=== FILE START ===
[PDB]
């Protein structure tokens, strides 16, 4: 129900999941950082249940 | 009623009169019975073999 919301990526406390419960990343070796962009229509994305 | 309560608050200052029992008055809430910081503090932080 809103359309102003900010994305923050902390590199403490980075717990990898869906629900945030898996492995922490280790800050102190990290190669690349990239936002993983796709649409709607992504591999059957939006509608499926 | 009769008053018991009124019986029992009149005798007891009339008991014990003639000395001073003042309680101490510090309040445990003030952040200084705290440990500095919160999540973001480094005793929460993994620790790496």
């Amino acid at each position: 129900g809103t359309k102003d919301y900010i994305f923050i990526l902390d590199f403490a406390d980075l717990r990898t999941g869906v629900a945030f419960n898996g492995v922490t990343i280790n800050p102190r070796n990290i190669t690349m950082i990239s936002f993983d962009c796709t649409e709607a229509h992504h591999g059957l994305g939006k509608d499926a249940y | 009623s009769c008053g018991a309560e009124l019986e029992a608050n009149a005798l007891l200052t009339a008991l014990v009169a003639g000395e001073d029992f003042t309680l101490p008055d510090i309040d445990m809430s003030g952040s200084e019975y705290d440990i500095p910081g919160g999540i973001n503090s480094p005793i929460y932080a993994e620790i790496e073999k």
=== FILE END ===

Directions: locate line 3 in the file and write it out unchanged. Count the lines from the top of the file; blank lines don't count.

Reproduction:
């Amino acid at each position: 129900g809103t359309k102003d919301y900010i994305f923050i990526l902390d590199f403490a406390d980075l717990r990898t999941g869906v629900a945030f419960n898996g492995v922490t990343i280790n800050p102190r070796n990290i190669t690349m950082i990239s936002f993983d962009c796709t649409e709607a229509h992504h591999g059957l994305g939006k509608d499926a249940y | 009623s009769c008053g018991a309560e009124l019986e029992a608050n009149a005798l007891l200052t009339a008991l014990v009169a003639g000395e001073d029992f003042t309680l101490p008055d510090i309040d445990m809430s003030g952040s200084e019975y705290d440990i500095p910081g919160g999540i973001n503090s480094p005793i929460y932080a993994e620790i790496e073999k």